The notion of the customer at the center of government is not a new concept. For centuries, government employees have been identified as “civilian servants of the public.” Becoming a politician or government departmental employee was considered a noble act of serving individuals, the community, and the nation.

Few organizations, and even fewer vocations, shape our world more directly than the men and women working in government as they develop, enact, or deliver public policy in response to the will of the people. And few, if any, organizations must serve such a wide range of “customers” — a term in government that extends well beyond citizens and constituents to include stakeholders as diverse as tourists, overseas investors, and nonresident business owners.

Sadly, this fundamental mission of government has over time been obscured by party politics and bureaucracy. And like the private sector, customers have in the past been forced to serve the government and its processes. Today, customers have rising expectations of digital experiences from the brands they interact with, and they expect the same — or more — from public services provided by governments and their respective agencies.

In times of peace and prosperity, this lack of alignment between the core mission of the public service and the reality of service delivery has made governments and their agencies easy targets for criticism when it comes to the absence of customer obsession. But as governments around the world deal with the COVID-19 pandemic and global recession, the need for exceptional government customer experience (CX) has never been greater. Why? Exceptional government CX will save lives.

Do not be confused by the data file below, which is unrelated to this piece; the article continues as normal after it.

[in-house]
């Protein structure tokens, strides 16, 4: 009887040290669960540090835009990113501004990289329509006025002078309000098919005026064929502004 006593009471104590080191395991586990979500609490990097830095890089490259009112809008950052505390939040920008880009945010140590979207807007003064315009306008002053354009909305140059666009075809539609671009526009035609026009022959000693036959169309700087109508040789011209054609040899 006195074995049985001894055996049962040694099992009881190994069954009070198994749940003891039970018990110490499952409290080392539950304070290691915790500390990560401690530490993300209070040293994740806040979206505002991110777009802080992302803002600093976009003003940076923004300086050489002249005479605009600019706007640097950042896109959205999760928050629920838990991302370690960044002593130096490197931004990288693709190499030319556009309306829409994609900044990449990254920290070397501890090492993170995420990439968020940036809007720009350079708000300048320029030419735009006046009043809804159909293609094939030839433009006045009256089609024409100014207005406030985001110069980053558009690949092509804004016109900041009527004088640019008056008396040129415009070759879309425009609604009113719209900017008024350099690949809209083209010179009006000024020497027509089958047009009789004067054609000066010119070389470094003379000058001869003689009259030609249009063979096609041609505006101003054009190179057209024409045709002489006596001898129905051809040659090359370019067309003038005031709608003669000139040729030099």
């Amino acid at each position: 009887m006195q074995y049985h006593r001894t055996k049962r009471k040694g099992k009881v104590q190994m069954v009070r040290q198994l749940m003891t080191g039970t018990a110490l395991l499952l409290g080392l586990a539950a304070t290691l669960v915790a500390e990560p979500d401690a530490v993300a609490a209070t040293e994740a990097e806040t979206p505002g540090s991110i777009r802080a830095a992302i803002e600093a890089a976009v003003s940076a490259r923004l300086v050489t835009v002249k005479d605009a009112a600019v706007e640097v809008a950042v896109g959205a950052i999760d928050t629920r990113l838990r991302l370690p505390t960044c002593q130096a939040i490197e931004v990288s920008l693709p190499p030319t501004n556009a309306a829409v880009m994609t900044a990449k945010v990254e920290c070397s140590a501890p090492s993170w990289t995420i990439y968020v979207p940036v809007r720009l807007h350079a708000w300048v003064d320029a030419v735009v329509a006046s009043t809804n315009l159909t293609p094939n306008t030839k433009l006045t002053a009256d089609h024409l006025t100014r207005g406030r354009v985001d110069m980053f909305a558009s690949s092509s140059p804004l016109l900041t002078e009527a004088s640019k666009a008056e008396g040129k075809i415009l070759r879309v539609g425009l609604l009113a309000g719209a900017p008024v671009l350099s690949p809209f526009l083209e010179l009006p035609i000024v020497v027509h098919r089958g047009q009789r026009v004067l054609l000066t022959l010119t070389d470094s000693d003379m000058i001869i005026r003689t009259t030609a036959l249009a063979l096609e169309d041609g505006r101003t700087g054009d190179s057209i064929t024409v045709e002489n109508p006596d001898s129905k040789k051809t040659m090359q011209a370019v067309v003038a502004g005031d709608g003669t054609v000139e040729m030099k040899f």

Our research tells us that mission success in the public sector occurs across five customer behaviors: compliance, trust, engagement, advocacy, and forgiveness. We also know that even small improvements in CX can increase positive customer behavior in these areas. For example, a 1-point improvement on the 100-point Forrester Customer Experience Index scale for a government agency will result in 2% more customers doing what the organization asks of them. In a pandemic where the decision by just one individual to breach a public health directive to self-isolate could trigger an outbreak of infections — and those infections lead to the real risk of death for our friends, family, or neighbors — the stakes for society have never been higher. Under these conditions, convincing even 2% more people to self-isolate, wear a mask, work remotely, or stay home when they feel unwell makes returning to the core mission of customer-obsessed government a matter of life or death.

Thankfully, the ideas governments need to apply at this moment are not new. Through our research into digital transformation and customer experience over the last decade, we have identified the key changes across structure, culture, and technology that public service leaders must drive to become customer-obsessed. But given the life-saving impact a return to customer obsession within the public service can have now and in the recovery beyond, we have developed a new report to guide the way: Embrace Customer Obsession To Achieve Mission Success (available to nonclients as well as clients).

I encourage you to download and review this guide to learn more about the government agencies that have successfully made this shift and how your own organization can emerge from the current crisis focused once again on serving those who need you most — your customers.